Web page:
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Cherry, K. (2018), “How the Halo effect influences the way we perceive attractive people”, Verywell Mind, available at: www.verywellmind.com/what-is-the-halo-effect-2795906 (accessedJanuary 17, 2019).
Duhigg, C. (2019), “How habits work – Charles Duhigg”, available at: https://charlesduhigg.com/how-habits-work/ (accessed January 17, 2019).
Holt, J. (2011), “Thinking, fast and slow – By Daniel Kahneman – Book Review”, Nytimes.com, available at: www.nytimes.com/2011/11/27/books/review/thinking-fast-and-slow-by-daniel-kahneman-book-review.html (accessed January 17, 2019).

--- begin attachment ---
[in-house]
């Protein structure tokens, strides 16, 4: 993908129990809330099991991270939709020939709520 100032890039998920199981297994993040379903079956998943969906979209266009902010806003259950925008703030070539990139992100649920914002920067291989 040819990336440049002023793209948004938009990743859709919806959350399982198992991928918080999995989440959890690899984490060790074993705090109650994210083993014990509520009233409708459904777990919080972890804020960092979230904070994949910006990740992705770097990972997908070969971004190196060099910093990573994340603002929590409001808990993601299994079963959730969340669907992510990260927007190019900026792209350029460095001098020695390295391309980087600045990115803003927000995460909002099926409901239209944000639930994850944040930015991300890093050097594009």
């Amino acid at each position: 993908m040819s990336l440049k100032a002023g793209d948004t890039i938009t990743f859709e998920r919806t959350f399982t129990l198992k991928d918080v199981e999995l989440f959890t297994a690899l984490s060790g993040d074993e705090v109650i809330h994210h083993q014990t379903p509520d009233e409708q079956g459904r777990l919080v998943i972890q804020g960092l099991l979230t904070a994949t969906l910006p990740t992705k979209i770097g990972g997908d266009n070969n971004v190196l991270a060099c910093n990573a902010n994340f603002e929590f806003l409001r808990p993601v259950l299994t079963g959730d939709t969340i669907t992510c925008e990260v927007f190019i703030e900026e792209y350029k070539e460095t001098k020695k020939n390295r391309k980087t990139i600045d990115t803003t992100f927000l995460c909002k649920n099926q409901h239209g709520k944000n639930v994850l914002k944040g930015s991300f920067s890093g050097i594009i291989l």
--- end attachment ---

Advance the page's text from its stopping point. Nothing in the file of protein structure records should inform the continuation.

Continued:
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Parkin, D. (2017), “Decision analysis”, Health Knowledge, available at: www.healthknowledge.org.uk/public-health-textbook/medical-sociology-policy-economics/4d-health-economics/decision-analysis (accessed January 17, 2019).
Pinkasovitch, A. (2018), “Using decision trees in finance”, Investopedia, available at: www.investopedia.com/articles/financial-theory/11/decisions-trees-finance.asp (accessed January 17, 2019).
West, M. (2016), “Should non-cognitive skills be included in school accountability systems? Preliminary evidence from California’s CORE districts”, Brookings, available at: www.brookings.edu/research/should-non-cognitive-skills-be-included-in-school-accountability-systems-preliminary-evidence-from-californias-core-districts/ (accessed January 17, 2019).